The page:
Phases of the National Shipbuilding Strategy

The National Shipbuilding Strategy is being implemented in five phases:

  1. Phase 1: Developing the strategy (complete)
  2. Phase 2: Selecting the shipyards (complete)
  3. Phase 3: Establishing relationships with the shipyards (complete)
  4. Phase 4: Designing the vessels and upgrading the shipyards' infrastructure (in progress)
  5. Phase 5: Constructing the vessels (in progress)

Phase 1: Developing the strategy (complete)

In 2009, the government started a new approach to federal shipbuilding by launching a broad consultation with industry.

These consultations confirmed that Canada needed a more strategic approach to shipbuilding. Industry expressed support for the development of a long-term strategy. Most respondents supported establishing a strategic relationship with two shipyards to build all large vessels, as there was insufficient work to create and sustain employment at more than two locations over the long term.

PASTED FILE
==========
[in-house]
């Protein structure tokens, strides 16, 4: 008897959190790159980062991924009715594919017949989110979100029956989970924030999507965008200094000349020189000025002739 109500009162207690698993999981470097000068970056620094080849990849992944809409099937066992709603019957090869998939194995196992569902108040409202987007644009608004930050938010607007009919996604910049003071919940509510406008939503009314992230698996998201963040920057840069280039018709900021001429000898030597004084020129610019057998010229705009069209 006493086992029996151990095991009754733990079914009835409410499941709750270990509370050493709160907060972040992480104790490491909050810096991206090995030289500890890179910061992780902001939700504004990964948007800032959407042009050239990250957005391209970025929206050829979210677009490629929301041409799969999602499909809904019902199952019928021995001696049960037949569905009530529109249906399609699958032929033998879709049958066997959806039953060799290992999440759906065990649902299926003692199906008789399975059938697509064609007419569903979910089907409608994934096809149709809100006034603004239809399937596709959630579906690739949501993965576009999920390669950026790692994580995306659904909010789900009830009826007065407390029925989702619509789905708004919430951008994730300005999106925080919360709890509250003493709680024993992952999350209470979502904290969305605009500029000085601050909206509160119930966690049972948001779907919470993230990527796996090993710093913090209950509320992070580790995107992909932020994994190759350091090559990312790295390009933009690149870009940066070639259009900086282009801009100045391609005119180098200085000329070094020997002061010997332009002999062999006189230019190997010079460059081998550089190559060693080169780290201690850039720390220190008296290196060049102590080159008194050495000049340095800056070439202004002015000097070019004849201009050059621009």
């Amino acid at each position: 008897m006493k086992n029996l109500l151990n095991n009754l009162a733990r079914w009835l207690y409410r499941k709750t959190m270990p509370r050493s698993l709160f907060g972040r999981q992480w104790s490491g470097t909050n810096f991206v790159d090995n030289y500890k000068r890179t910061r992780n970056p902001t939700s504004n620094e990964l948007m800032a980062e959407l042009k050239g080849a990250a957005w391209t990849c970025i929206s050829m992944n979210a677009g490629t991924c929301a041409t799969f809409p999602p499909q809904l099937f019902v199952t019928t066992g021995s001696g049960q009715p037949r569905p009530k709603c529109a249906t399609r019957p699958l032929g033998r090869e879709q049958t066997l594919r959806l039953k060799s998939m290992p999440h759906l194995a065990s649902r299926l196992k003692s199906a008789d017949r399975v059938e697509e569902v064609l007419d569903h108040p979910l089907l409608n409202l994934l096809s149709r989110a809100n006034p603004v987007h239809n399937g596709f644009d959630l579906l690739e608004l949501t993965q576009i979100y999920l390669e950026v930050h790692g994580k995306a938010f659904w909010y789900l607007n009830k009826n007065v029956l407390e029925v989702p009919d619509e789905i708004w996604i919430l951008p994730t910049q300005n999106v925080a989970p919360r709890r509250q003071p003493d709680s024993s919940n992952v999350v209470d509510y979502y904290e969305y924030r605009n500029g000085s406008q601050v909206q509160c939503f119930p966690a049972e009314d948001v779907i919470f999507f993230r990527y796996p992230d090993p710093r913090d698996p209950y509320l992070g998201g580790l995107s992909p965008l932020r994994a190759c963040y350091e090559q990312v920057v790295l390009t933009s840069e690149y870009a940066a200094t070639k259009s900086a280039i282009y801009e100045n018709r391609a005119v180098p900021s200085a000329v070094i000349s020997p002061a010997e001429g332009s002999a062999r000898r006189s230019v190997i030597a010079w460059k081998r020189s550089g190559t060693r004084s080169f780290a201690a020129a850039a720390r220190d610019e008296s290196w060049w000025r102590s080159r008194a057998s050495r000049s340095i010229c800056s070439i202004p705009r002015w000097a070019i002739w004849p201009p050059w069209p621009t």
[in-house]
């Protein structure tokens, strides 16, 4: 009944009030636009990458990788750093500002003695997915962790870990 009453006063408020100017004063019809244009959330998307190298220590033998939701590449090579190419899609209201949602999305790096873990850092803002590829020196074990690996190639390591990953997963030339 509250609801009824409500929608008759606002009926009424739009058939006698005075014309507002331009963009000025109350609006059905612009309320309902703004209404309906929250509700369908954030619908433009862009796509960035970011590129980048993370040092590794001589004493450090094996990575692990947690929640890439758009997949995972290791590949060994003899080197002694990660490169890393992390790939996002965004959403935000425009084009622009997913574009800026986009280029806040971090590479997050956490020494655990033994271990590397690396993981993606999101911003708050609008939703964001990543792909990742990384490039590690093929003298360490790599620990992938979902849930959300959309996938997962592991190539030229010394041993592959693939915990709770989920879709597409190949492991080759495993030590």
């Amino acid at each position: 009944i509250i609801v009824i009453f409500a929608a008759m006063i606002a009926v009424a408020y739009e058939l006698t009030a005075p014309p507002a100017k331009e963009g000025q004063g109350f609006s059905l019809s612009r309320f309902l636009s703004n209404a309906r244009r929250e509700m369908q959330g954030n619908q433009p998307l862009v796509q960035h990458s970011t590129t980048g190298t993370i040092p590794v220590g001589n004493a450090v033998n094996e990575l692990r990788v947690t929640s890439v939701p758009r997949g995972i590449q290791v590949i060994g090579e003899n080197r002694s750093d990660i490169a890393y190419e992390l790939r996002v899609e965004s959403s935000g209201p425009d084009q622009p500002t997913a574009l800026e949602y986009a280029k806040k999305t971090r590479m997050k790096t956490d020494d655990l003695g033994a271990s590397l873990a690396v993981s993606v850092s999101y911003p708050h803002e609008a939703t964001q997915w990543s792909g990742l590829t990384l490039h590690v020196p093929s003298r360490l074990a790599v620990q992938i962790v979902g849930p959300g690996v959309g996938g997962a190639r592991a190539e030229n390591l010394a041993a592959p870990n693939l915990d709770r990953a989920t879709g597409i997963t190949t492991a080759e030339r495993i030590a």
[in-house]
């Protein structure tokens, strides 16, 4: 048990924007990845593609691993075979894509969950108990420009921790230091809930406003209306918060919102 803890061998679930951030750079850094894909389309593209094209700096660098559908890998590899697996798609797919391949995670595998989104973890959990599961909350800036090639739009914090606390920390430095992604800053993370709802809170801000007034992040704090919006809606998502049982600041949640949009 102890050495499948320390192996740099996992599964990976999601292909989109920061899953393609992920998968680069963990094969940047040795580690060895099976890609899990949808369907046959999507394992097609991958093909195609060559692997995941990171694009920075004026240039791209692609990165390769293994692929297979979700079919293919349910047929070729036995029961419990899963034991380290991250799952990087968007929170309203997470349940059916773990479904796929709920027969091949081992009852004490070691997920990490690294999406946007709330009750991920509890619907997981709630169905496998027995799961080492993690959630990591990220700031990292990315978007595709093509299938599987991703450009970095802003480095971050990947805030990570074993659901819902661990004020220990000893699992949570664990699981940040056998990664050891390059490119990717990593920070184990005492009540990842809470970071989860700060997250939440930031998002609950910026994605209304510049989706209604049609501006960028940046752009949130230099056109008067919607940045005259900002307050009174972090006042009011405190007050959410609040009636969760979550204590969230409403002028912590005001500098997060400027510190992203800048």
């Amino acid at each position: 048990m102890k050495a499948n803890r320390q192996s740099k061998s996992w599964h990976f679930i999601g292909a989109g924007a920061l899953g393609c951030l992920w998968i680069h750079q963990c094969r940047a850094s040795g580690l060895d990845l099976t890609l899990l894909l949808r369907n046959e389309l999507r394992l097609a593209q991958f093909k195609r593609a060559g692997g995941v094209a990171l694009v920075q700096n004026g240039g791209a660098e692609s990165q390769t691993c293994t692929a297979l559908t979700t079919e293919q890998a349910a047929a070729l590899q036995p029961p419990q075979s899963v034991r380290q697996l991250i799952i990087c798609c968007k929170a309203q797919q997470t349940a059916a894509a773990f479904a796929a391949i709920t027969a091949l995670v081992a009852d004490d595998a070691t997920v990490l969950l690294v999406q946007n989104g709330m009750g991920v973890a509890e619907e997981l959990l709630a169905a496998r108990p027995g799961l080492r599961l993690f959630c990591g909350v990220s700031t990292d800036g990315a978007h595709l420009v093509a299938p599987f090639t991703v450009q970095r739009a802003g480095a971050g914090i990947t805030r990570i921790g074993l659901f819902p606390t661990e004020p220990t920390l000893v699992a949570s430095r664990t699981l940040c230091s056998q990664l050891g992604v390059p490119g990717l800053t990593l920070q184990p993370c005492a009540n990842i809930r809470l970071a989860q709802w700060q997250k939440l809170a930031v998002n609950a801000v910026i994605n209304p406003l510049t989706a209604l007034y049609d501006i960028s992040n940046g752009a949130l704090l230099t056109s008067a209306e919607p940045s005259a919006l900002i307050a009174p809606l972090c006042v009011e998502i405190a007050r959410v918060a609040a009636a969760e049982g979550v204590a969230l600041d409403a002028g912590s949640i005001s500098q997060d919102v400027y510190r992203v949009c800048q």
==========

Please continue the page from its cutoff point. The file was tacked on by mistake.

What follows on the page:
On June 3, 2010, the Archived - Government announced the National Shipbuilding Procurement Strategy. The strategy is a historic and important shift in shipbuilding procurement, moving from a project-by-project basis to a long-term strategic approach.

The strategy has three components:

  1. Construction of large vessels
  2. Construction of small vessels
  3. Vessel repair, refit and maintenance projects

Phase 2: Selecting the shipyards (complete)

The National Shipbuilding Strategy’s selection of the two shipyards to rebuild the fleets of the Royal Canadian Navy and the Canadian Coast Guard represents the largest procurement sourcing arrangement in Canadian history.

The principles of extensive industry consultations, along with the establishment of a strong governance structure and the involvement of independent third parties, were applied in a comprehensive and innovative way.

On October 19, 2011, the government announced the Archived - Results of the National Shipbuilding Procurement Strategy to build large vessels for Canada over the next 20 to 30 years.